I talked about this right after the announcement that MST3K reruns would be returning to TV via the Retro TV network, which in Northeast Ohio, is WAOH TV-29 in Akron, WAX TV-35 in Cleveland (the station formerly known as “The Cat.”) I’ve been counting the days (sometimes literally, sometimes figuratively) to July 5, and now that the “big event” (as I have deemed it) has occurred, well, I’m ecstatic. Lemme ‘splain a bit…

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Mystery Science Theater 3000. The show with the robots and the theater seats and the so much ripping on the bad movies. I could go into more specific details, but for the sake of whatever, let’s condense the summation to this: A guy and his two robots are stuck in outer space and forced to watch terrible movies as part of a mind-monitoring experiment, ostensibly in the hopes of ultimately ruling the world with “the worst movie ever made.”  Their only defense? Mocking (or “riffing”) the movies mercilessly.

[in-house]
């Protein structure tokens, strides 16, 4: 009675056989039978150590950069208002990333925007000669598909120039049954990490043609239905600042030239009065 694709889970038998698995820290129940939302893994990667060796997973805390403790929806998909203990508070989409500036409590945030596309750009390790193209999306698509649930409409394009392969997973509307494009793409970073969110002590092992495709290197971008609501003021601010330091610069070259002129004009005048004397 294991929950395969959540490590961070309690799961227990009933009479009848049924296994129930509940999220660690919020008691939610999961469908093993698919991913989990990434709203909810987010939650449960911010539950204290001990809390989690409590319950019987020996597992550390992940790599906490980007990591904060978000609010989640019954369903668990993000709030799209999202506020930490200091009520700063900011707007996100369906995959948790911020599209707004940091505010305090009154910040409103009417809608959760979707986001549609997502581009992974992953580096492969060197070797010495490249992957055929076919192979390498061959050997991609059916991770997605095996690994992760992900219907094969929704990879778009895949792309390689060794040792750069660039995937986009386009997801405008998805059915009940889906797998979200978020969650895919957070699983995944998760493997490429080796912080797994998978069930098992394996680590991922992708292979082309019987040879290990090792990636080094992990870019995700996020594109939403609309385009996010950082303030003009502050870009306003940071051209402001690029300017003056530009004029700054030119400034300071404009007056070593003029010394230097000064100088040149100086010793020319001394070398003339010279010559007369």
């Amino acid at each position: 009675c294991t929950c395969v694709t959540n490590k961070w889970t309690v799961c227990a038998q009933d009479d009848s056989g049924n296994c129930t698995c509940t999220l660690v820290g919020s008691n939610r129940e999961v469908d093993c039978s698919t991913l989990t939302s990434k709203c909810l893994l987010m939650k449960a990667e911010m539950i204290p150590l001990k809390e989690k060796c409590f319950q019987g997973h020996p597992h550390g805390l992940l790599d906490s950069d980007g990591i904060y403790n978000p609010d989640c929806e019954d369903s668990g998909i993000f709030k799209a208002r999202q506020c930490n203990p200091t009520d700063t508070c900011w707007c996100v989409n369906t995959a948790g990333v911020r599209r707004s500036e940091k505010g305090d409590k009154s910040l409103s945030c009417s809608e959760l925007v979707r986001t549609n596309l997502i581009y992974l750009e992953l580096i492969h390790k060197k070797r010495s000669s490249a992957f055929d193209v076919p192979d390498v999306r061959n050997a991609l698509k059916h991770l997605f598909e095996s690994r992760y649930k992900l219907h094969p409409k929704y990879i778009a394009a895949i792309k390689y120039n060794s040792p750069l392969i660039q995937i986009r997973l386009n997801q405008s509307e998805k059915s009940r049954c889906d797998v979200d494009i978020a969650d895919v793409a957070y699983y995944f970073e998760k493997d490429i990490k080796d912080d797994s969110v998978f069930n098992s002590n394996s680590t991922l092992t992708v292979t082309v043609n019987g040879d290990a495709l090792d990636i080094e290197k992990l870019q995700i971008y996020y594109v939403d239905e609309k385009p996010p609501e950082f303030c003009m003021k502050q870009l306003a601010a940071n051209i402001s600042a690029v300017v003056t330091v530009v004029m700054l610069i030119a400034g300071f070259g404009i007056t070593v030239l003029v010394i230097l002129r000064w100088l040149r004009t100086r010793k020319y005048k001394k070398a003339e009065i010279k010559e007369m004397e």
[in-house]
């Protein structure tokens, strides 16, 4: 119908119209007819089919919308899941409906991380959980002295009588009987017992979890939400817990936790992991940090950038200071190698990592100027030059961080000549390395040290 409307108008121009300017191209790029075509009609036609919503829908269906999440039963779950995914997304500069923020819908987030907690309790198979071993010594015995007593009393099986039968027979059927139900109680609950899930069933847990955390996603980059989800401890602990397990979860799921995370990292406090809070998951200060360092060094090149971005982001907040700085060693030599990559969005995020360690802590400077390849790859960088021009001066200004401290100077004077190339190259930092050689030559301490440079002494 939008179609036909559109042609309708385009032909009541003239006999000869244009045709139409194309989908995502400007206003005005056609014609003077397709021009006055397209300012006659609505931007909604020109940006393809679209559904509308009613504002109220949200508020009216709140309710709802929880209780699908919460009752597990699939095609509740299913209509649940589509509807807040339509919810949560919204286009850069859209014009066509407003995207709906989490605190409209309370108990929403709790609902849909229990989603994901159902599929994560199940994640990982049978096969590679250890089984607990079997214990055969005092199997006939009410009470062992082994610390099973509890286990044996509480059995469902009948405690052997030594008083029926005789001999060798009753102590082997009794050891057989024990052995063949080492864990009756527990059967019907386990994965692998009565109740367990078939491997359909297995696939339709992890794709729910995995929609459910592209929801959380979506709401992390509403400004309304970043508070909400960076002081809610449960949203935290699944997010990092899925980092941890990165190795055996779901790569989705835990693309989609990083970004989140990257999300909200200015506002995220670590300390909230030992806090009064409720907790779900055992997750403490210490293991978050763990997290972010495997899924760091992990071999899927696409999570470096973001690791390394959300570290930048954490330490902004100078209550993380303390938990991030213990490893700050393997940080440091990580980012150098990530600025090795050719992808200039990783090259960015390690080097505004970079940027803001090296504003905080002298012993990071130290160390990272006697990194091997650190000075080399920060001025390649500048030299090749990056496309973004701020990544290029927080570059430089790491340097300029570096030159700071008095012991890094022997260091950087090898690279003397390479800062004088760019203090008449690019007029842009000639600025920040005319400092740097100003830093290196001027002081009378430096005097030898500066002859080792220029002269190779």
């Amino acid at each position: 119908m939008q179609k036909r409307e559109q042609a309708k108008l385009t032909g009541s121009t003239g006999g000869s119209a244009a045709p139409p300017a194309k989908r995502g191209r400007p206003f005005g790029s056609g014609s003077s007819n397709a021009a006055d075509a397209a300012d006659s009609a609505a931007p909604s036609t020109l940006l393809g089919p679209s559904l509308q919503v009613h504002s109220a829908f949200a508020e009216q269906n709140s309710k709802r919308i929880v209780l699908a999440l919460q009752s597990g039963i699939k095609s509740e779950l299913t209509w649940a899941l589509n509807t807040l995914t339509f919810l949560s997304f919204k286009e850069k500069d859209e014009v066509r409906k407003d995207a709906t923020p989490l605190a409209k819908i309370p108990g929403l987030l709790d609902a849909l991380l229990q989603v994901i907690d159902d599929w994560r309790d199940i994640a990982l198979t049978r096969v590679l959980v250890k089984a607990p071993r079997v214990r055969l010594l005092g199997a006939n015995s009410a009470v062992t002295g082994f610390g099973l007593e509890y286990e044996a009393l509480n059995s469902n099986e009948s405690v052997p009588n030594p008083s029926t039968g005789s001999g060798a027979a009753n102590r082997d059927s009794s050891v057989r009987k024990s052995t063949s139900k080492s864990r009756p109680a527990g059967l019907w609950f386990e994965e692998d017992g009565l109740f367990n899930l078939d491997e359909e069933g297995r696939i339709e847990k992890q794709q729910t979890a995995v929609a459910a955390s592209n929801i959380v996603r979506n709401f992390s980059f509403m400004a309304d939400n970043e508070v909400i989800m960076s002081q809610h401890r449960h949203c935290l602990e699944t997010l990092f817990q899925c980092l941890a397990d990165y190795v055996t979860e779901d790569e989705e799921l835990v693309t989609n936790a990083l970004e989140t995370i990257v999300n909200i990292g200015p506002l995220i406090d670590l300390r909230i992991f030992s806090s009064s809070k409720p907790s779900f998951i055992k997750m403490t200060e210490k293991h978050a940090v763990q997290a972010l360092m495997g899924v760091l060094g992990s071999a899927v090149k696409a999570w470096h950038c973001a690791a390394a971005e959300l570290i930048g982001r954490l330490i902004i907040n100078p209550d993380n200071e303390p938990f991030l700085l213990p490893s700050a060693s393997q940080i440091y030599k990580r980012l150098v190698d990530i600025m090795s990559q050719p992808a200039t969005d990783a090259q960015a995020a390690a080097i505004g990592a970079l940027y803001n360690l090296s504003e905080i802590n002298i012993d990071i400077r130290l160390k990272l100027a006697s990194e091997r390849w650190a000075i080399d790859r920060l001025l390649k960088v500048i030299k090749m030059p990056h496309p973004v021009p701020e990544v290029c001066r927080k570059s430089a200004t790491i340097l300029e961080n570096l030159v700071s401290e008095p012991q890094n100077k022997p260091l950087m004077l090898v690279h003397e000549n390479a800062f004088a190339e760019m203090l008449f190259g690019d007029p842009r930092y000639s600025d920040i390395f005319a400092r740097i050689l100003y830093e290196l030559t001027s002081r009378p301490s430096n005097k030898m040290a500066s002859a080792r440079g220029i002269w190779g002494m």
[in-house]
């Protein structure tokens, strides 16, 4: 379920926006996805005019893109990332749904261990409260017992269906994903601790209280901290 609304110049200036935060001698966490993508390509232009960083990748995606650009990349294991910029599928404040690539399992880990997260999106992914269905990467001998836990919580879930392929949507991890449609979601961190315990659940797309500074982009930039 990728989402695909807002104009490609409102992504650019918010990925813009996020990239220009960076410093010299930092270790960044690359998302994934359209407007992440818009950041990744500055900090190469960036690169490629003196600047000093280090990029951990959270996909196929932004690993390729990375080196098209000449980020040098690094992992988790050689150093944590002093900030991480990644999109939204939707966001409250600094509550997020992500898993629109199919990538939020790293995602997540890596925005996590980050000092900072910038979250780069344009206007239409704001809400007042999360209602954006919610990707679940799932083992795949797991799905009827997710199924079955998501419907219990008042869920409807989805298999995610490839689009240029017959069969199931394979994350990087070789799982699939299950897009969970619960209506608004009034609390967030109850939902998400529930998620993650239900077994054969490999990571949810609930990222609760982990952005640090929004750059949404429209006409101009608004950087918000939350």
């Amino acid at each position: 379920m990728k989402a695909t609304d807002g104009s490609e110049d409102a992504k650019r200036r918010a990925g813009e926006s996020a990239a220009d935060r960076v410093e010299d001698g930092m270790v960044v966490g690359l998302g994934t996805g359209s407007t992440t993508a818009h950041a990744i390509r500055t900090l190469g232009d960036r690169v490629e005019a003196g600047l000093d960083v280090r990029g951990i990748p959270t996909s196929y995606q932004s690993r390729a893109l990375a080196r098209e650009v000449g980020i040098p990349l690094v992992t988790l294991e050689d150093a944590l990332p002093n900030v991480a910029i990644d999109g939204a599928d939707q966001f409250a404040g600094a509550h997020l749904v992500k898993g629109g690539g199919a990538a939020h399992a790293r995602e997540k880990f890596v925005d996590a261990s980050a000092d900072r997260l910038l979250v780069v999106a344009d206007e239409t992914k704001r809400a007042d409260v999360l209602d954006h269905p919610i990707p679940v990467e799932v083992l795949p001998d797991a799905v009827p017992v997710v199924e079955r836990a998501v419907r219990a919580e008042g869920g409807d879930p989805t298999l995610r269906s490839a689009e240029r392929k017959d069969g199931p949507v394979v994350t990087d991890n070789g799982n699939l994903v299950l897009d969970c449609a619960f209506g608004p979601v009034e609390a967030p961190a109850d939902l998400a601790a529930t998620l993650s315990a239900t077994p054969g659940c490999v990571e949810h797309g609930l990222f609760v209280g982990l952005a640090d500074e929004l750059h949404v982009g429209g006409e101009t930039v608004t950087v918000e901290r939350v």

Of all the shows I love or have loved, of all the shows I am or was an admitted fanatic of, in my own bizarre little world of personal mythologies, MST3K is and always be the “big one.” So much of what makes me, well, me started with MST3K. If I’m being honest with myself, perhaps not so much my initial fascination with movies or my need to continuously collect more of them; that had begun about a year before I discovered MST3K. But, there is little doubt that MST3K launched that fascination into the stratosphere (figuratively speaking, I mean; using the term in a literal sense would probably mean death or at least serious maiming on my part). After MST3K had the hooks in me, I was never the same.